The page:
How do I take my measurements?

First, why does Wellest need Body Measurements?

Wellest uses a variety of industry-standard and research-based formulas for calculating your health statistics based on your demographics (e.g. hormonal sex) and your body measurements (e.g. height). Demographics are useful because they provide a reasonable assessment for the average individual using simple and easy questions. But the further an individual is from these averages, the more important taking detailed body measurements becomes. Taking body measurements allows Wellest to know whether changes in weight are due to changes in hydration status, body fat, or lean body mass. This makes the process of tuning and refining your plan as fast as possible. And of course, over time all Wellest users will become far healthier than the average person, so having this data is always critical whether you're new to Wellest or have been using it to maintain your ideal body for years.

Body Composition

Wellest estimates body composition using the US Navy's Body Composition Assessment method, which measures an individual's height and weight, as well as neck, waist, and hips circumferences. This method has been shown to be the most time-, cost-, and skill-effective method for assessing body composition (see Slide #3).

Of course, there are a variety of other ways to measure body composition (e.g. DXA (Dual-energy X-ray Absorptiometry)). Although some of these measurements are more accurate they are also too costly or inconvenient to be assessed weekly. Because Wellest targets significant changes in your body composition each week it is critical to determine whether your body is responding as expected to your plan each week.

Sadly, the most notable choice for easily determining body composition is Bioelectrical Impedance Analysis (BIA) (most commonly used on smart weight scales) is wildly inconsistent due to variances in electrode placement, hydration status, timing of meals, ambient air, and skin temperatures.

Method

Standard

Error

Cost of Equipment

Cost per Person

Time per Person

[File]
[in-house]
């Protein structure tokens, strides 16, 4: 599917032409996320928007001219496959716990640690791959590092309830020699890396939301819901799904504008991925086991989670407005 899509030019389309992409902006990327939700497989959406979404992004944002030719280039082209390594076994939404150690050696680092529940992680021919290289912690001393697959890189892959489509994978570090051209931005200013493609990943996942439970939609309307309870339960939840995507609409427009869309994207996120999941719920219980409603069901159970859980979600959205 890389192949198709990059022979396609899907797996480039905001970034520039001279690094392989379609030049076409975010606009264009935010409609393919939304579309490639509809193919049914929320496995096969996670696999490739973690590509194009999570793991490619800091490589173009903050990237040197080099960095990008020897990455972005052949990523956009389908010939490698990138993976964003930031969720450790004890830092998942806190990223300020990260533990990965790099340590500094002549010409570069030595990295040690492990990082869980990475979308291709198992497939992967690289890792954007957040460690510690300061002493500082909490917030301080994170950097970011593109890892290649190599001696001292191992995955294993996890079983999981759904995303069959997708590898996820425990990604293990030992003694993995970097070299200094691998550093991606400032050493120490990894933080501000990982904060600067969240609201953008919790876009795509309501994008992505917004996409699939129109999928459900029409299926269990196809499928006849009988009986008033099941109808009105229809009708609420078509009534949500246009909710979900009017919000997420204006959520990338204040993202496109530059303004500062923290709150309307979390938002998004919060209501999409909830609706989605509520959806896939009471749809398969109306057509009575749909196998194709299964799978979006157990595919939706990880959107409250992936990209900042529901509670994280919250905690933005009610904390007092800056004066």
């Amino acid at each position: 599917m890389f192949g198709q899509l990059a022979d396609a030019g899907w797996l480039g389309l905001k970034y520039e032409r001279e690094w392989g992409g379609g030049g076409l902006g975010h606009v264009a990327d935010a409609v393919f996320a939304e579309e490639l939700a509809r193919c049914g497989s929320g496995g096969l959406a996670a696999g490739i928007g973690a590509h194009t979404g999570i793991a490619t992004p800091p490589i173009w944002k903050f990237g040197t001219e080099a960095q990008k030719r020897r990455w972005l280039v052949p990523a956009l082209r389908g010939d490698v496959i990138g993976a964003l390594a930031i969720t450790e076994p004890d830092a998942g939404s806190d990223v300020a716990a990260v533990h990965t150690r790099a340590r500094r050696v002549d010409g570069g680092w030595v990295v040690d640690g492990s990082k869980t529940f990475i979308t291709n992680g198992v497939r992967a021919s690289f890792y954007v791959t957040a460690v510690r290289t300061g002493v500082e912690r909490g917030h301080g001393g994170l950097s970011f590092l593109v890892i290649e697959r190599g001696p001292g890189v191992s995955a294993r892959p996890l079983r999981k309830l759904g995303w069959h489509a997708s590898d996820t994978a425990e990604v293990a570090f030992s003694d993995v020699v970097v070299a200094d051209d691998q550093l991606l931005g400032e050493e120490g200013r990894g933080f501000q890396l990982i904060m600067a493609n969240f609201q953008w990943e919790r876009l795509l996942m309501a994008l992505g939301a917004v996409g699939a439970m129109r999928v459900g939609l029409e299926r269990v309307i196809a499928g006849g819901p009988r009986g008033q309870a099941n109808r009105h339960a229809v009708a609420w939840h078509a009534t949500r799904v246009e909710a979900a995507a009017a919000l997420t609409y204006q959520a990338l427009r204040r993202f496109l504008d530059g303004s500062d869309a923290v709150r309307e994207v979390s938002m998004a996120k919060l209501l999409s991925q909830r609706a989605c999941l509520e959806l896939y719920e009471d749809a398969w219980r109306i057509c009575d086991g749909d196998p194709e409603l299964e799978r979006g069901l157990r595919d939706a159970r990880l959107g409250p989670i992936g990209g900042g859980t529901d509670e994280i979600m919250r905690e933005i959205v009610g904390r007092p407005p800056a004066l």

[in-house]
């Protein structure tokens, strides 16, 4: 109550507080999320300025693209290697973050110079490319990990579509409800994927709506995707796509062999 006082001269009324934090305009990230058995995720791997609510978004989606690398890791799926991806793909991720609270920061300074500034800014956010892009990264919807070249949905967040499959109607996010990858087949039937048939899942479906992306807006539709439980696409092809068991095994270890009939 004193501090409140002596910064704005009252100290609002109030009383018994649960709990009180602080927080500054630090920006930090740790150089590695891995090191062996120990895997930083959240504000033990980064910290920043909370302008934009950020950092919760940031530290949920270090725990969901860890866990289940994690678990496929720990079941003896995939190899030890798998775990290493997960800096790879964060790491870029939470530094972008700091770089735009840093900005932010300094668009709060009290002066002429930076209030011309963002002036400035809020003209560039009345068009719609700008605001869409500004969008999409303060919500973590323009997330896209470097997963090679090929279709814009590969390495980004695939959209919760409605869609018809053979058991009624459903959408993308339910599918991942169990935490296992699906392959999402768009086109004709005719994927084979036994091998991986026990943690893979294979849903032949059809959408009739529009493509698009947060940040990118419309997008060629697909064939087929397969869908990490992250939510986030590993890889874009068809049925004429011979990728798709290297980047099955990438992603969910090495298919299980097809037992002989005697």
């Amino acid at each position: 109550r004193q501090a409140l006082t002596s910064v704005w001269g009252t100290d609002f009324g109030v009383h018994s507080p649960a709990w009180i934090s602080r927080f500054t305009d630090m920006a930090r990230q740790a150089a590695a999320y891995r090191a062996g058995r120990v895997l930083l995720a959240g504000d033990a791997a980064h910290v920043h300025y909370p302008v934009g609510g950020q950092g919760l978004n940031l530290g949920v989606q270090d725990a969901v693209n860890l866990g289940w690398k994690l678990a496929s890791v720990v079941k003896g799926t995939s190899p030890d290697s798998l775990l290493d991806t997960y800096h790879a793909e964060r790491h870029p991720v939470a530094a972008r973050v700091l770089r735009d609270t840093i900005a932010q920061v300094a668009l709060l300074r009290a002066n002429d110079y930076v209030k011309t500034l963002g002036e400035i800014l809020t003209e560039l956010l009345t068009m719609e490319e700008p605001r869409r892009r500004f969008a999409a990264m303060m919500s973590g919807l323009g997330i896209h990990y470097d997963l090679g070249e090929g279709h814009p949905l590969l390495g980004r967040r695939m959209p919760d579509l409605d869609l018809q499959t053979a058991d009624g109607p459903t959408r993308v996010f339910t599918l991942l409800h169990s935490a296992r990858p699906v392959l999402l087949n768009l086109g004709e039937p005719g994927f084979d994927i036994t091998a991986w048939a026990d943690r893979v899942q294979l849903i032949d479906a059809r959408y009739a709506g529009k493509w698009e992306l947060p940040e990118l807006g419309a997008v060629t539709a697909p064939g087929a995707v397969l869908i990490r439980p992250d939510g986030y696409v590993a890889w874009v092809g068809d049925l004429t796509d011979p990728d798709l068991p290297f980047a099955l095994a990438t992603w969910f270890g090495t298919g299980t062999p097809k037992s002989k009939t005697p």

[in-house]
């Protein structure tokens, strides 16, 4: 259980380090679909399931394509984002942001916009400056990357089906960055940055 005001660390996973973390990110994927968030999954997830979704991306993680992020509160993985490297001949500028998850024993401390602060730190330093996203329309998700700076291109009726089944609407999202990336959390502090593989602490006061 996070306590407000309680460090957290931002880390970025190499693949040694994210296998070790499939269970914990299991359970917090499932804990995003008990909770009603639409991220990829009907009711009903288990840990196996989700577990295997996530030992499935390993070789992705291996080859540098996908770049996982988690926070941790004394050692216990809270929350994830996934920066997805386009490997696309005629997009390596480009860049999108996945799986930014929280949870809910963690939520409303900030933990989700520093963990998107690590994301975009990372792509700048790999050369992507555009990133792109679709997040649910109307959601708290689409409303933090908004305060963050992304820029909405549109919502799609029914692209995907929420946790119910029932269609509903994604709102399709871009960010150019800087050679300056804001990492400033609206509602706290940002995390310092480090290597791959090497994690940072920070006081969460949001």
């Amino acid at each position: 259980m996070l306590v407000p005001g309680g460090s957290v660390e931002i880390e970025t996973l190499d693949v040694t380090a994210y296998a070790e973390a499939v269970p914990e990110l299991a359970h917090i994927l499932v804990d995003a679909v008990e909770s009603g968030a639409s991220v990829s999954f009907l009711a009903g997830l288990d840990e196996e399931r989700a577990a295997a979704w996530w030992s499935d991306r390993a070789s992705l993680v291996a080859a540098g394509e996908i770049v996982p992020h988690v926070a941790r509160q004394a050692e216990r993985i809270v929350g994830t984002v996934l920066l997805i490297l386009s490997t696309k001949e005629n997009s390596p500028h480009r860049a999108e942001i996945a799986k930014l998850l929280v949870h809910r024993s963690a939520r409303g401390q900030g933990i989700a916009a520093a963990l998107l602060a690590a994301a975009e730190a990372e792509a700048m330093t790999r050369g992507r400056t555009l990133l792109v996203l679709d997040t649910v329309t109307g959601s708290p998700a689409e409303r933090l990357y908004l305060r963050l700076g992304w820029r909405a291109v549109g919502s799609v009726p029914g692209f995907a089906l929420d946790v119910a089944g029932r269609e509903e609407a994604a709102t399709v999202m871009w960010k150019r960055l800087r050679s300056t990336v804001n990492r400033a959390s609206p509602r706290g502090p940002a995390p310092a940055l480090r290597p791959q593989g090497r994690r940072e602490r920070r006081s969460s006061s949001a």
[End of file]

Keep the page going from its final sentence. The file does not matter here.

DXA

1.0 – 2.0 %

$100k

$100 – 300

15 min

Bod Pod

1.5 – 3.0 %

$50k

$40 – 50

10 min

Hydrostatic Weighing

1.5 – 3.0 %

$50k – 75k

$50

45 – 60 min

Calipers

3.0 – 5.0 %

$125

$125

10 min

Circumference (US Navy)

3.5 %

$4

$4

5 min

Bioelectrical Impedance (Clinical)

4.0 – 5.0 %

$3k – 18k

$40

1 min

Demographics

5.0 %

$10

$10

2 min

Bioelectrical Impedance (Home)

Highly Variable

$20

$20

1 min

Genetic Potential

In addition to Body Composition, Wellest also evaluates your Genetical Potential as a key consideration for your health. Genetical Potential refers to the maximum possible Fat-Free Mass Index (FFMI) your body can achieve based on your gender and stature. FFMI is equal to the amount of your lean body mass per your height squared. FFMI is similar to the concept of Body Mass Index (BMI) except that it ignores the contribution of your Fat Mass to your Weight. Knowing how far you are from your Genetic Potential allows Wellest to determine the optimal rate of lean body mass change that is possible for you at any health status. Further, optimizing FFMI will reduce your risk of developing age-related muscle loss (i.e. sarcopenia) and bone loss (i.e. osteoporosis) as well as improving flexibility, athleticism, and aesthetics.

Wellest estimates your Genetic Potential using the methods developed in Your Muscular Potential by Casey Butt, PhD, which measures your wrist and ankle circumferences in addition to the measurements already required by the US Navy BCA.


Required Equipment

  • Weight Scale

  • Body Measuring Tape

Height

As excerpted from the US Navy Physical Readiness Program 2016 - Guide 4: The Body Composition Assessment (BCA):

"The member will stand on flat surface, at attention, with head held horizontal, looking directly forward, with the line of vision horizontal, and the chin parallel to the deck (i.e. ground). The body should be straight, but not rigid."

Weight

The US Navy BCA rounds weight to the nearest 1/2 pound and asks members to weigh-in wearing clothes to make it faster and easier to take measurements. However, this introduces significant measurement-to-measurement variability. In addition, due to the inherent day-to-day variability of weight with hydration and electrolyte status, carbohydrate intake, exercise-induced inflammation, menstrual cycles, etc., it is important to weigh-in daily so Wellest can calculate your weekly average change to mitigate this issue. Altogether, Wellest prefers you: